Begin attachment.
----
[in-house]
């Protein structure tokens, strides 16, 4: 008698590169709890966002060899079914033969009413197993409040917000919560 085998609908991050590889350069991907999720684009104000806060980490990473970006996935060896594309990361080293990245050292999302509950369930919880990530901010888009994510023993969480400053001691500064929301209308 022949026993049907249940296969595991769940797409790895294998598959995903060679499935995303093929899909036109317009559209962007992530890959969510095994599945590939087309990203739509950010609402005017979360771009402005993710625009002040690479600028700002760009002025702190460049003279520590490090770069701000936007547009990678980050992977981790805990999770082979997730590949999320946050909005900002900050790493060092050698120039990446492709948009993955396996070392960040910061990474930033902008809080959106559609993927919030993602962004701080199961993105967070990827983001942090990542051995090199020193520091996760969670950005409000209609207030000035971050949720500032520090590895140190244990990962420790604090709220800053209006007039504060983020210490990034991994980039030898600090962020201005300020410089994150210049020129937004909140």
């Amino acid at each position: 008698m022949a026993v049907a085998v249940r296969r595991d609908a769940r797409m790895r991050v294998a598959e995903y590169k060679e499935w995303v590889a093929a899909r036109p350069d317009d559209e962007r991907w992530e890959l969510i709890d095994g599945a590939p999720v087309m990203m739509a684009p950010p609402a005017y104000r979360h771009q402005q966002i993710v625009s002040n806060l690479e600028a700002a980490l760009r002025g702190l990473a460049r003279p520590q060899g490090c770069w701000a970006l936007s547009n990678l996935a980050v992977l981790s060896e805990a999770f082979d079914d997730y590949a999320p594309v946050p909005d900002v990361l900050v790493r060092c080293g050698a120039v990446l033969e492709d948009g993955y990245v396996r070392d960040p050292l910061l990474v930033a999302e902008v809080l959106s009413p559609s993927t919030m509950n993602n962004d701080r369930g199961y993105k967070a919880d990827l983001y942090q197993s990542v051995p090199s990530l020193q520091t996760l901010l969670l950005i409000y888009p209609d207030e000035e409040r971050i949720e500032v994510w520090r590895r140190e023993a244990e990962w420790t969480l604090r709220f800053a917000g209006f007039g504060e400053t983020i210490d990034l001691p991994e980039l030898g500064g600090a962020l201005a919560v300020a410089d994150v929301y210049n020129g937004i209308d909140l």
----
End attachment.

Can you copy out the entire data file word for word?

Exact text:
[in-house]
């Protein structure tokens, strides 16, 4: 008698590169709890966002060899079914033969009413197993409040917000919560 085998609908991050590889350069991907999720684009104000806060980490990473970006996935060896594309990361080293990245050292999302509950369930919880990530901010888009994510023993969480400053001691500064929301209308 022949026993049907249940296969595991769940797409790895294998598959995903060679499935995303093929899909036109317009559209962007992530890959969510095994599945590939087309990203739509950010609402005017979360771009402005993710625009002040690479600028700002760009002025702190460049003279520590490090770069701000936007547009990678980050992977981790805990999770082979997730590949999320946050909005900002900050790493060092050698120039990446492709948009993955396996070392960040910061990474930033902008809080959106559609993927919030993602962004701080199961993105967070990827983001942090990542051995090199020193520091996760969670950005409000209609207030000035971050949720500032520090590895140190244990990962420790604090709220800053209006007039504060983020210490990034991994980039030898600090962020201005300020410089994150210049020129937004909140």
């Amino acid at each position: 008698m022949a026993v049907a085998v249940r296969r595991d609908a769940r797409m790895r991050v294998a598959e995903y590169k060679e499935w995303v590889a093929a899909r036109p350069d317009d559209e962007r991907w992530e890959l969510i709890d095994g599945a590939p999720v087309m990203m739509a684009p950010p609402a005017y104000r979360h771009q402005q966002i993710v625009s002040n806060l690479e600028a700002a980490l760009r002025g702190l990473a460049r003279p520590q060899g490090c770069w701000a970006l936007s547009n990678l996935a980050v992977l981790s060896e805990a999770f082979d079914d997730y590949a999320p594309v946050p909005d900002v990361l900050v790493r060092c080293g050698a120039v990446l033969e492709d948009g993955y990245v396996r070392d960040p050292l910061l990474v930033a999302e902008v809080l959106s009413p559609s993927t919030m509950n993602n962004d701080r369930g199961y993105k967070a919880d990827l983001y942090q197993s990542v051995p090199s990530l020193q520091t996760l901010l969670l950005i409000y888009p209609d207030e000035e409040r971050i949720e500032v994510w520090r590895r140190e023993a244990e990962w420790t969480l604090r709220f800053a917000g209006f007039g504060e400053t983020i210490d990034l001691p991994e980039l030898g500064g600090a962020l201005a919560v300020a410089d994150v929301y210049n020129g937004i209308d909140l």